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120-model inverter family is 'first to offer AI diagnostics'

10 September, 2019

Mitsubishi Electric in Japan has announced a new generation of general-purpose inverters which, it claims, will be the first to incorporate diagnostics functions based on AI (artificial intelligence). The first 44 models in the FR-E800 series, with ratings from 0.1–7.5kW, will be released in December 2019. They will be joined, from April 2020, by further versions with safety functions such as SLS (safely-limited speed) and STO (safe torque off). The family will eventually comprise a total of 120 models in ratings up to 22kW.

Mitsubishi says that the inverters will be the first to incorporate a corrosive gas detection circuit on their circuit boards, allowing them to identify signs of damage caused by hydrogen sulphide or other corrosive gases, thus reducing the risk of downtime.

The new inverters support various networking technologies including CC-Link IE TSN, the open network that incorporates Time Sensitive Networking. Other supported networks include Ethernet/IP and Modbus/TCP. The provision of two Ethernet ports will allow the inverters to be connected in series, avoiding the need to use external devices such as switching hubs to drive multiple inverters.

Mitsubishi’s proprietary Maisart AI technology will be integrated into the inverters’ FR Configurator2 set-up software. The AI-based diagnostic functions will be able to analyse causes of downtime such as over-currents caused by acceleration bursts, helping to reduce such downtime.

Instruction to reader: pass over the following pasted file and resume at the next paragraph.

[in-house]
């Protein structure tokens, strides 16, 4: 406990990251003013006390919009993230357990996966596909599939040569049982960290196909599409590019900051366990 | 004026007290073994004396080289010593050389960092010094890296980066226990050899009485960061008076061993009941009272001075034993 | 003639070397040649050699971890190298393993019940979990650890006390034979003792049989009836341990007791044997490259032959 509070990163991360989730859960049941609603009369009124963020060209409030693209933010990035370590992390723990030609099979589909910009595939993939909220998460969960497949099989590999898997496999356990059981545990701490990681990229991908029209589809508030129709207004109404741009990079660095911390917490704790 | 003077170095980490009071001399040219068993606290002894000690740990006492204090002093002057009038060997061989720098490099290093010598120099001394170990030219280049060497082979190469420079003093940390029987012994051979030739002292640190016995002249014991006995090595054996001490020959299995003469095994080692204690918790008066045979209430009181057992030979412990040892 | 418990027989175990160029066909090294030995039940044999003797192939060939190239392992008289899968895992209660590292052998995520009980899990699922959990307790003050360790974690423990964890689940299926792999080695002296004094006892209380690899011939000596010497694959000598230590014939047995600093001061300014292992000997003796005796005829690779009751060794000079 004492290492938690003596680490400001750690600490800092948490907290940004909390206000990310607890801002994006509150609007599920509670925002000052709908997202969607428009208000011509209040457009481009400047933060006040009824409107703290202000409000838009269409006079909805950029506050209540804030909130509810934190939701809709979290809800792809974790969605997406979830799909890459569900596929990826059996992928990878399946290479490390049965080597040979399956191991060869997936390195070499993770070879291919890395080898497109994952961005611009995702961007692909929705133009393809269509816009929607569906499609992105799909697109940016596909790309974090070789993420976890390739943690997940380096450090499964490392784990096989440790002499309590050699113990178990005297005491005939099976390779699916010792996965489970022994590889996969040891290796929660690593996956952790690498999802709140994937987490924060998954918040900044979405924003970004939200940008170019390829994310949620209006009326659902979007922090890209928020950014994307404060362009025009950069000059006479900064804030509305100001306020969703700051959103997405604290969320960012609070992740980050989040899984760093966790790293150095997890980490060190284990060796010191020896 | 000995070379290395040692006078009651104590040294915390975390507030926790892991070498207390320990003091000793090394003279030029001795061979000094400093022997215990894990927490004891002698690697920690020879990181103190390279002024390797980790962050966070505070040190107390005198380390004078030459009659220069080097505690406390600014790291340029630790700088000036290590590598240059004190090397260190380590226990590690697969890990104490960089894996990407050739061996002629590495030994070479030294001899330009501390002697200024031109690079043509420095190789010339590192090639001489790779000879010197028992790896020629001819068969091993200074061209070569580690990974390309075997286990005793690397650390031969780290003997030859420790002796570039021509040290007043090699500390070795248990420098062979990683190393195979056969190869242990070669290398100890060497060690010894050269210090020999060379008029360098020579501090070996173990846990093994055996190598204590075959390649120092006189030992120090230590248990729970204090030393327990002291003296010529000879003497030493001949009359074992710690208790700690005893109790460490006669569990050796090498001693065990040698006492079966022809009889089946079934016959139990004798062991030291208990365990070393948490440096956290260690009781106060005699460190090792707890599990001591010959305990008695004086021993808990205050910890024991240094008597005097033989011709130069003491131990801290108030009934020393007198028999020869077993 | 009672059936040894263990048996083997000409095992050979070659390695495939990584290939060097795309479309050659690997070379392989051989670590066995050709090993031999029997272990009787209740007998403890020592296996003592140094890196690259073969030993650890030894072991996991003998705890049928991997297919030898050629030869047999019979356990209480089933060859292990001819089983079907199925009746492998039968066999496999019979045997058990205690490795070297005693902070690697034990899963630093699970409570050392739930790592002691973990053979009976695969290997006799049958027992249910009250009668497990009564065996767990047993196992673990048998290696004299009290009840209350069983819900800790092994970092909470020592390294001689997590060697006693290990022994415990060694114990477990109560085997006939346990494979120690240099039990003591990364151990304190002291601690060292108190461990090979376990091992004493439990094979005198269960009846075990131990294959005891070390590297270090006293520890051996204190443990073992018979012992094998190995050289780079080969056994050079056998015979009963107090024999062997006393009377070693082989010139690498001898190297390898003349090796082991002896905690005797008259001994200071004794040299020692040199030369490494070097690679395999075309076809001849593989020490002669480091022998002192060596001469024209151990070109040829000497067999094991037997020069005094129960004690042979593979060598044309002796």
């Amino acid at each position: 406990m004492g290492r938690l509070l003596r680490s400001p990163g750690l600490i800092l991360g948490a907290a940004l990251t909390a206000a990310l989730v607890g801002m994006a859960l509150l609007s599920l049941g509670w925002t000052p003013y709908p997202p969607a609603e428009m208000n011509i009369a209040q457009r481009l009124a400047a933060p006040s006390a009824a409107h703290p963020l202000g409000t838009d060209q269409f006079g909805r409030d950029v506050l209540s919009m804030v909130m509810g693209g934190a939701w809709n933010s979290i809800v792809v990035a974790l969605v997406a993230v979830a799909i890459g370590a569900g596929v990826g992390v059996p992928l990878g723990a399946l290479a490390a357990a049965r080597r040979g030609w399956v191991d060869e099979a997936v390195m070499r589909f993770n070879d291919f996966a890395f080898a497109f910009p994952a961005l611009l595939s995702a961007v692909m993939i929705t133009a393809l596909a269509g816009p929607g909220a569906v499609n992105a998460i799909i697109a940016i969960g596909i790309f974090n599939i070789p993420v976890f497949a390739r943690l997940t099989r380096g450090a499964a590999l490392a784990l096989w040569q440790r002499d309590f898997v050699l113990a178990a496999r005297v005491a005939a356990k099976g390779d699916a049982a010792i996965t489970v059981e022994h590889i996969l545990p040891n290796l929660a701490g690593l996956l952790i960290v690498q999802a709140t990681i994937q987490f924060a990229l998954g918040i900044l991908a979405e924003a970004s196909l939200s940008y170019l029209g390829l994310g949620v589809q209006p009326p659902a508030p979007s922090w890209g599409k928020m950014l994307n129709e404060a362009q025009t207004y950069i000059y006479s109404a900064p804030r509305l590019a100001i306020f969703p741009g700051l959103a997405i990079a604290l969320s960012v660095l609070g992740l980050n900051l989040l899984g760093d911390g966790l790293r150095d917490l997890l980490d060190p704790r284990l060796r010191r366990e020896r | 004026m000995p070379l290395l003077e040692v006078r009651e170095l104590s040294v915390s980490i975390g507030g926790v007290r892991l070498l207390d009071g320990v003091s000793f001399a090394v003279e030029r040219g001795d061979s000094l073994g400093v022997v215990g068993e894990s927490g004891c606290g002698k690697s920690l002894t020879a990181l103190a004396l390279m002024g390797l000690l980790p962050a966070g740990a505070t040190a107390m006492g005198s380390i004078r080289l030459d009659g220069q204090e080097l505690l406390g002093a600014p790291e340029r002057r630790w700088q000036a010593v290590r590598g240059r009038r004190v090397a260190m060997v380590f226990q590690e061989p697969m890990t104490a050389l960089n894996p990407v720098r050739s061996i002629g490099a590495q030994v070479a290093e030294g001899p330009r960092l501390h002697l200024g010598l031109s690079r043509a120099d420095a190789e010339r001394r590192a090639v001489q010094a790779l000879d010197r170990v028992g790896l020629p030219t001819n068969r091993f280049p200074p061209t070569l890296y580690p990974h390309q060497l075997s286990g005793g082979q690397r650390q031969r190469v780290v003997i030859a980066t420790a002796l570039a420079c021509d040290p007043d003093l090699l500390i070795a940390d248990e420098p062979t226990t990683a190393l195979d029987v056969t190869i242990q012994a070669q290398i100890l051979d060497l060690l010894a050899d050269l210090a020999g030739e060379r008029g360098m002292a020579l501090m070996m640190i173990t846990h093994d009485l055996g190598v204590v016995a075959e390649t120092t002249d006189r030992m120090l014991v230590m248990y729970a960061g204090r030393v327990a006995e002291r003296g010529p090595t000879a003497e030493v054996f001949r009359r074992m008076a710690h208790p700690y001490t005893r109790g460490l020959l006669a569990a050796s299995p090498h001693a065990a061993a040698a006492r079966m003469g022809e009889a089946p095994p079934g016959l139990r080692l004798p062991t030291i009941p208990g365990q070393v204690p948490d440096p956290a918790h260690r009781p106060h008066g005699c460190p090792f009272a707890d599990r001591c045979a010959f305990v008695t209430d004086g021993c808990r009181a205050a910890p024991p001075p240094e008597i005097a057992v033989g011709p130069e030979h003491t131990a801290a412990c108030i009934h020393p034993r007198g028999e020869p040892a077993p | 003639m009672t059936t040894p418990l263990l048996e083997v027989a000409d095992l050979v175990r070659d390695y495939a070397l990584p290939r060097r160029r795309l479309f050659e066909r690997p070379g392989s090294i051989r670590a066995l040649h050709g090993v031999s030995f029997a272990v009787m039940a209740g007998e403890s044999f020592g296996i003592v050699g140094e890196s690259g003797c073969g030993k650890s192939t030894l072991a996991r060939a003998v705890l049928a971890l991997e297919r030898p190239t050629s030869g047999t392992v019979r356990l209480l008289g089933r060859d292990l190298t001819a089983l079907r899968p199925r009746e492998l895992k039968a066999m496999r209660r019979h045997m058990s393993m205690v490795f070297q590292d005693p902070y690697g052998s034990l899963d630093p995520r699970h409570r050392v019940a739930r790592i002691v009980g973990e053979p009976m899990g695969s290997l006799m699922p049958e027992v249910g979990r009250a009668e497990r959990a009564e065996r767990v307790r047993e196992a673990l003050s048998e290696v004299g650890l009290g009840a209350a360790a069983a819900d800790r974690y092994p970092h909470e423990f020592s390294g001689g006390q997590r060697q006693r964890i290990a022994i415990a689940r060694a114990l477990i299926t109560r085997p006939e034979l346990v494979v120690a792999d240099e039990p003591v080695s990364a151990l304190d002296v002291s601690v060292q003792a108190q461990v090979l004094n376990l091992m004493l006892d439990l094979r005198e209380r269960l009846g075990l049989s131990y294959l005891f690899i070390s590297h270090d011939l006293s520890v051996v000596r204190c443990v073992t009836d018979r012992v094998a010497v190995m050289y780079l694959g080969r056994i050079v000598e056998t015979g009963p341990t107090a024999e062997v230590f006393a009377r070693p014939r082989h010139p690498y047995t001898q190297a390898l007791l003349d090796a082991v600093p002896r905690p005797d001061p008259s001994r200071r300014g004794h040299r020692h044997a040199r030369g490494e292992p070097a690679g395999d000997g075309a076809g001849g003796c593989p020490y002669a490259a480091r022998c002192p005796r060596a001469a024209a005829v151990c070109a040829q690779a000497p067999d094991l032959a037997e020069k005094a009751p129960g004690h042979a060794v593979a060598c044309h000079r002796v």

The models with built-in safety functions will comply with IEC 61508 and will be suitable for applications up to SIL 3. When the SLS function is in use, the inverters will be able to calculate motor speeds without needing dedicated speed detectors, thus cutting costs and reducing the amount of wiring needed.

Built-in PLC functions will allow multiple inverters to communicate with each other to coordinate their operation.

Mitsubishi hopes to sell 850,000 of its new inverters in 2021

Mitsubishi plans to offer an app for smartphones and tablets that will be able to adjust the inverters’ parameters and monitor their performance. Users will also be able to view videos explaining how to use the inverters by scanning QR codes on the drive or in a manual.

The inverters are designed to operate in ambient temperatures from –20 to +60°C, and to comply with IEC 60721-3-3 (3C2), which covers the detection of nine types of corrosive gas. The ability to detect gases relies on newly-developed metal corrosion sensors that Mitsubishi claims are the first that are small enough (1.6 x 0.8mm) to be mounted on a PCB. The sensors will detect the degree of corrosion caused by gases such as sulphur compounds. By employing several sensors with different levels of corrosion resistance, it will be possible to detect the degree of corrosion in stages, helping to prevent equipment failures.

Mitsubishi will roll out the new generation of inverters at different rates in different parts of the world. It hopes to sell 850,000 of the new drives in its 2021 financial year.

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